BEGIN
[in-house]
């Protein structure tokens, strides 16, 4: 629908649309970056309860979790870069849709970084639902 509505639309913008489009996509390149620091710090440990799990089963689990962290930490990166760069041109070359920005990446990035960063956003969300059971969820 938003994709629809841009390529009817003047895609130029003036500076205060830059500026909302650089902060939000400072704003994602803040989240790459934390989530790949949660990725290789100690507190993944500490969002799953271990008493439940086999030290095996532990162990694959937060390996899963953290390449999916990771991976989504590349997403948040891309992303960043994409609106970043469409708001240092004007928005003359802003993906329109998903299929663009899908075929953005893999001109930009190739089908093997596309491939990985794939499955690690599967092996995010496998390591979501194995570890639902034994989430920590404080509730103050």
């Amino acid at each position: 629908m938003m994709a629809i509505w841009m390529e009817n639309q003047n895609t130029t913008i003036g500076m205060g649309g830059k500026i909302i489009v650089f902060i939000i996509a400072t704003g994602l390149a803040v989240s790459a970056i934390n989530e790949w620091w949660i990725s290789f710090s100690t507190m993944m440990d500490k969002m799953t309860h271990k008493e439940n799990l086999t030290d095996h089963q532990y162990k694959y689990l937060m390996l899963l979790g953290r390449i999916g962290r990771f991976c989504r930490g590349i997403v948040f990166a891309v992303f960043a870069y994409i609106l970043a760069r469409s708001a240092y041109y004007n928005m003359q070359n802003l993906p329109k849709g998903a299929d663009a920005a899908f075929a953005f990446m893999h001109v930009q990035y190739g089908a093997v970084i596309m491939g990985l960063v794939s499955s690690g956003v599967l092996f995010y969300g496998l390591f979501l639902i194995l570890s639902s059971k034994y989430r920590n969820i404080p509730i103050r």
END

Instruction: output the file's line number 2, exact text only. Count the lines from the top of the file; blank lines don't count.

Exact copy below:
């Protein structure tokens, strides 16, 4: 629908649309970056309860979790870069849709970084639902 509505639309913008489009996509390149620091710090440990799990089963689990962290930490990166760069041109070359920005990446990035960063956003969300059971969820 938003994709629809841009390529009817003047895609130029003036500076205060830059500026909302650089902060939000400072704003994602803040989240790459934390989530790949949660990725290789100690507190993944500490969002799953271990008493439940086999030290095996532990162990694959937060390996899963953290390449999916990771991976989504590349997403948040891309992303960043994409609106970043469409708001240092004007928005003359802003993906329109998903299929663009899908075929953005893999001109930009190739089908093997596309491939990985794939499955690690599967092996995010496998390591979501194995570890639902034994989430920590404080509730103050």